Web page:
After learning my flight was detained 4 hours,
I heard the announcement:
If anyone in the vicinity of gate 4-A understands any Arabic,
Please come to the gate immediately.
Well—one pauses these days. Gate 4-A was my own gate. I went there.
An older woman in full traditional Palestinian dress,
Just like my grandma wore, was crumpled to the floor, wailing loudly.
Help, said the flight service person. Talk to her. What is her
Problem? we told her the flight was going to be four hours late and she
I put my arm around her and spoke to her haltingly.
Shu dow-a, shu- biduck habibti, stani stani schway, min fadlick,
Sho bit se-wee?
The minute she heard any words she knew—however poorly used—
She stopped crying.
She thought our flight had been canceled entirely.
She needed to be in El Paso for some major medical treatment the
Following day. I said no, no, we’re fine, you’ll get there, just late,
Who is picking you up? Let’s call him and tell him.
We called her son and I spoke with him in English.
I told him I would stay with his mother till we got on the plane and
Would ride next to her—Southwest.
She talked to him. Then we called her other sons just for the fun of it.
Then we called my dad and he and she spoke for a while in Arabic and
Found out of course they had ten shared friends.
Then I thought just for the heck of it why not call some Palestinian
Poets I know and let them chat with her. This all took up about 2 hours.
She was laughing a lot by then. Telling about her life. Answering
She had pulled a sack of homemade mamool cookies—little powdered
Sugar crumbly mounds stuffed with dates and nuts—out of her bag—
And was offering them to all the women at the gate.
To my amazement, not a single woman declined one. It was like a
Sacrament. The traveler from Argentina, the traveler from California,
The lovely woman from Laredo—we were all covered with the same
Powdered sugar. And smiling. There are no better cookies.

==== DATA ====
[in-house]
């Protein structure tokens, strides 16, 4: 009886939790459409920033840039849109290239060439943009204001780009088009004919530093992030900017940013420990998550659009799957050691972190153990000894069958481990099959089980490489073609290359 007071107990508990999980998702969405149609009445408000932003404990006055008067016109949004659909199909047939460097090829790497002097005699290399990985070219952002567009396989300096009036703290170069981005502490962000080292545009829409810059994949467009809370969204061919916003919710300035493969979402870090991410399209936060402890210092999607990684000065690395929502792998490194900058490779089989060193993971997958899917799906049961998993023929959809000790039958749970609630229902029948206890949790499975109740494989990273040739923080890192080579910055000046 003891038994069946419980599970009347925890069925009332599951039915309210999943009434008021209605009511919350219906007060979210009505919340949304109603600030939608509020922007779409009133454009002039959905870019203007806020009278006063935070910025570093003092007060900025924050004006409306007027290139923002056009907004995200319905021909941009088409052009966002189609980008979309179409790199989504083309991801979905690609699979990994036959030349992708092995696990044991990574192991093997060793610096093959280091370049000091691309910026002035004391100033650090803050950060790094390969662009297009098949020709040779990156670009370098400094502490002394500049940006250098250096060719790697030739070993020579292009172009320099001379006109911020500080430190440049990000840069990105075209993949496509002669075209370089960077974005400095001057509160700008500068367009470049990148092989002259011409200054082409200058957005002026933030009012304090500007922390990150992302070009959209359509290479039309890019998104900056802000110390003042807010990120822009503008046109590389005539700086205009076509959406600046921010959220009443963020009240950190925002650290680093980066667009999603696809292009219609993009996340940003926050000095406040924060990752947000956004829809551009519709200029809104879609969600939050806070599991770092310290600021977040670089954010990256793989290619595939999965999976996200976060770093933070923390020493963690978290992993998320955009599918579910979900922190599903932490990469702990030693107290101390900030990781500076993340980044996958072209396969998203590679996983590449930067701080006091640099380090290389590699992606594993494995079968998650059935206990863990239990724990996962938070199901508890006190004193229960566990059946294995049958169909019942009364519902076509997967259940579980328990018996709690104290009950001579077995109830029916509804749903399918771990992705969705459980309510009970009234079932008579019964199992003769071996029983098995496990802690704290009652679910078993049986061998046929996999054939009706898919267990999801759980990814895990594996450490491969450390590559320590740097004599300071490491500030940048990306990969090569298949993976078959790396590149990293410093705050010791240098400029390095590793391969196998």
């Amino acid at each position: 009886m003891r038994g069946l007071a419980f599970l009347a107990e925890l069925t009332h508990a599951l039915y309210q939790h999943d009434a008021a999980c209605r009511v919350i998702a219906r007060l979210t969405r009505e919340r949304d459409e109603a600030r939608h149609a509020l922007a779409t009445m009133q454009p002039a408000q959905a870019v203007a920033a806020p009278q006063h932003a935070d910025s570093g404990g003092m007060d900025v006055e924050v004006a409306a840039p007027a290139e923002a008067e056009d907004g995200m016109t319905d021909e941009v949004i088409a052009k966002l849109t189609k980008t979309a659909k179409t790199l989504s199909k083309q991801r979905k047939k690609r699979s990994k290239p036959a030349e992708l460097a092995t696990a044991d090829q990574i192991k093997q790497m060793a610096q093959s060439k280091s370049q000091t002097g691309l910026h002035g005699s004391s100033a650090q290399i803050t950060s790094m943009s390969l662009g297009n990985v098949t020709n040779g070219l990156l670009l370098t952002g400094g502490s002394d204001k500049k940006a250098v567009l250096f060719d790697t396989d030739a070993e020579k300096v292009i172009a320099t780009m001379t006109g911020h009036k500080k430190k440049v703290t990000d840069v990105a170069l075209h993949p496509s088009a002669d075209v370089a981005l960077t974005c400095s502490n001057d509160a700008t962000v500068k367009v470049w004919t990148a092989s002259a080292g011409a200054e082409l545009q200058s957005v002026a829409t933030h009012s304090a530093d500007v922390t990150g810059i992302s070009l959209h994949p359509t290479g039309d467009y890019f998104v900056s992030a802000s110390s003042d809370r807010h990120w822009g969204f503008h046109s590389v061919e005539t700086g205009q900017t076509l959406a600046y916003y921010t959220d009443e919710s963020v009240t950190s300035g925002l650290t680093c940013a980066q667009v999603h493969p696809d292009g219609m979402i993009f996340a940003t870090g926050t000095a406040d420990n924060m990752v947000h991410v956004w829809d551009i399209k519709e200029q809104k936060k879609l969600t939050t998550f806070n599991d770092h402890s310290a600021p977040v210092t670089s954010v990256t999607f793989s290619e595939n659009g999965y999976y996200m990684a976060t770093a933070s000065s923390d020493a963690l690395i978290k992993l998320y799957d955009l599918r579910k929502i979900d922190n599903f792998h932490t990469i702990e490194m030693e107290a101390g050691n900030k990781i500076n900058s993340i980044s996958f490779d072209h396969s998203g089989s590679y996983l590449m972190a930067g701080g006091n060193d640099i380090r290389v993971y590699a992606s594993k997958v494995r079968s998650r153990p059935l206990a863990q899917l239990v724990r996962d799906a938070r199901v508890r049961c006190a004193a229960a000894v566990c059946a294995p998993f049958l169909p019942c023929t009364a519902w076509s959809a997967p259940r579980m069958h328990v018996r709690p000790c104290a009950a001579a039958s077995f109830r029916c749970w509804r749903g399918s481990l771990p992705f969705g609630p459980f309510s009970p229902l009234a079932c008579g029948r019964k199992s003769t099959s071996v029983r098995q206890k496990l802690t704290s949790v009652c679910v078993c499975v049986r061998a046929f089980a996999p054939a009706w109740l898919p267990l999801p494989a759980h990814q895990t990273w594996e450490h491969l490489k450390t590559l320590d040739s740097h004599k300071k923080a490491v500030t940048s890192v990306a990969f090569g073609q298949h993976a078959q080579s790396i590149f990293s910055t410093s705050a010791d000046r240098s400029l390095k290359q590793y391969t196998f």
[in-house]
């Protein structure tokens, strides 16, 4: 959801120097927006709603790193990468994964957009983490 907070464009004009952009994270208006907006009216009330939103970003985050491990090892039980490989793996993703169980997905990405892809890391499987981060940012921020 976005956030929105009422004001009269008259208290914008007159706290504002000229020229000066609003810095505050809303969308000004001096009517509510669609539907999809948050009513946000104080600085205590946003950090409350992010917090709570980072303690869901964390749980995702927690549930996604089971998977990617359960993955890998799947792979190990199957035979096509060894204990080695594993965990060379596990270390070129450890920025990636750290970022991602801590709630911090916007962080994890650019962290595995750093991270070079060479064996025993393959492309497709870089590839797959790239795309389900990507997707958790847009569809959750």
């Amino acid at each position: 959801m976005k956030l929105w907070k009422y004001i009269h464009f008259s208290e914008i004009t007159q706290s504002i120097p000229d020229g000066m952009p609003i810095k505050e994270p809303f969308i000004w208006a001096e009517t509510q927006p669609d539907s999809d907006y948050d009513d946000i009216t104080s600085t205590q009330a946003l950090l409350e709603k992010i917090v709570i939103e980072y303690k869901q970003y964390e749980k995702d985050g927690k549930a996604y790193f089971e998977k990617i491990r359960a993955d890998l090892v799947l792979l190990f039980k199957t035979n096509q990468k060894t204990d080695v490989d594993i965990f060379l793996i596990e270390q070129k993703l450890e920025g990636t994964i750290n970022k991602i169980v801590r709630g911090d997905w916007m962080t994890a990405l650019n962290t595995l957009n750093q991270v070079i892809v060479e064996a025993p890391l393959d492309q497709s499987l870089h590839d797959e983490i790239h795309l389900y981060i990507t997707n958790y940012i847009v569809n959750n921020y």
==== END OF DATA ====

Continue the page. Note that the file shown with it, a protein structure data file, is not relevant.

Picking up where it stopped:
And then the airline broke out the free beverages from huge coolers—
Non-alcoholic—and the two little girls for our flight, one African
American, one Mexican American—ran around serving us all apple juice
And lemonade and they were covered with powdered sugar too.
And I noticed my new best friend—by now we were holding hands—
Had a potted plant poking out of her bag, some medicinal thing,
With green furry leaves. Such an old country traveling tradition. Always
Carry a plant. Always stay rooted to somewhere.
And I looked around that gate of late and weary ones and thought,
This is the world I want to live in. The shared world.
Not a single person in this gate—once the crying of confusion stopped
—has seemed apprehensive about any other person.
They took the cookies. I wanted to hug all those other women too.
This can still happen anywhere.
Not everything is lost.
You do not have to be good.
You do not have to walk on your knees
For a hundred miles through the desert, repenting.
You only have to let the soft animal of your body
love what it loves.
Tell me about despair, yours, and I will tell you mine.
Meanwhile the world goes on.
Meanwhile the sun and the clear pebbles of the rain
are moving across the landscapes,
over the prairies and the deep trees,
the mountains and the rivers.
Meanwhile the wild geese, high in the clean blue air,
are heading home again.
Whoever you are, no matter how lonely,
the world offers itself to your imagination,
calls to you like the wild geese, harsh and exciting —
over and over announcing your place